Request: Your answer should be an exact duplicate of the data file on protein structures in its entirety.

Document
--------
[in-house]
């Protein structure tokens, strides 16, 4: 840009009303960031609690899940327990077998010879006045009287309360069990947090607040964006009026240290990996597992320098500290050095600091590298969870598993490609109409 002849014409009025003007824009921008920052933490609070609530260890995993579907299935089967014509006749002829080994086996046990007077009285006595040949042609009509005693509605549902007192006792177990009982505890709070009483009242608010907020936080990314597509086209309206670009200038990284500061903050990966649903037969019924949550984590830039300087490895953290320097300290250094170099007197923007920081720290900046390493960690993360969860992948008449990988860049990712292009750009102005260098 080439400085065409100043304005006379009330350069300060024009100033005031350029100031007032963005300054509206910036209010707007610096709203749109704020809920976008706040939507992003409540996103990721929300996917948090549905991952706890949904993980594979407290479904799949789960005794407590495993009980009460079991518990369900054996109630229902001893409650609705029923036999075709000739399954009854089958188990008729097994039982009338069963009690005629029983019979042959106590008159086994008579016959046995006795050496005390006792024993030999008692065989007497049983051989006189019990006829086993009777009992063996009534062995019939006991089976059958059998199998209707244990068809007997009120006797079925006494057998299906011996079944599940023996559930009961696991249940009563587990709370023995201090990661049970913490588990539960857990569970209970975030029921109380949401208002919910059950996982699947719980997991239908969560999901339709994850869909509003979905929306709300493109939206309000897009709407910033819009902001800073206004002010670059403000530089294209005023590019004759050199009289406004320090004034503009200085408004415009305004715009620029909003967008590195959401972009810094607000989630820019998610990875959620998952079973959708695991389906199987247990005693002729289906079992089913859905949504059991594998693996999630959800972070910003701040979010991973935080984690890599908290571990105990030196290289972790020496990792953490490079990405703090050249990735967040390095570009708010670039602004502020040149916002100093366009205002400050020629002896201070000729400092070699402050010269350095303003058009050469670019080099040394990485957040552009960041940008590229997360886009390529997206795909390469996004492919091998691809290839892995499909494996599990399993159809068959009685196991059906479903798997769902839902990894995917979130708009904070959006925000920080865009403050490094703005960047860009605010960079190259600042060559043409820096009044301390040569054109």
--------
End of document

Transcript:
[in-house]
């Protein structure tokens, strides 16, 4: 840009009303960031609690899940327990077998010879006045009287309360069990947090607040964006009026240290990996597992320098500290050095600091590298969870598993490609109409 002849014409009025003007824009921008920052933490609070609530260890995993579907299935089967014509006749002829080994086996046990007077009285006595040949042609009509005693509605549902007192006792177990009982505890709070009483009242608010907020936080990314597509086209309206670009200038990284500061903050990966649903037969019924949550984590830039300087490895953290320097300290250094170099007197923007920081720290900046390493960690993360969860992948008449990988860049990712292009750009102005260098 080439400085065409100043304005006379009330350069300060024009100033005031350029100031007032963005300054509206910036209010707007610096709203749109704020809920976008706040939507992003409540996103990721929300996917948090549905991952706890949904993980594979407290479904799949789960005794407590495993009980009460079991518990369900054996109630229902001893409650609705029923036999075709000739399954009854089958188990008729097994039982009338069963009690005629029983019979042959106590008159086994008579016959046995006795050496005390006792024993030999008692065989007497049983051989006189019990006829086993009777009992063996009534062995019939006991089976059958059998199998209707244990068809007997009120006797079925006494057998299906011996079944599940023996559930009961696991249940009563587990709370023995201090990661049970913490588990539960857990569970209970975030029921109380949401208002919910059950996982699947719980997991239908969560999901339709994850869909509003979905929306709300493109939206309000897009709407910033819009902001800073206004002010670059403000530089294209005023590019004759050199009289406004320090004034503009200085408004415009305004715009620029909003967008590195959401972009810094607000989630820019998610990875959620998952079973959708695991389906199987247990005693002729289906079992089913859905949504059991594998693996999630959800972070910003701040979010991973935080984690890599908290571990105990030196290289972790020496990792953490490079990405703090050249990735967040390095570009708010670039602004502020040149916002100093366009205002400050020629002896201070000729400092070699402050010269350095303003058009050469670019080099040394990485957040552009960041940008590229997360886009390529997206795909390469996004492919091998691809290839892995499909494996599990399993159809068959009685196991059906479903798997769902839902990894995917979130708009904070959006925000920080865009403050490094703005960047860009605010960079190259600042060559043409820096009044301390040569054109």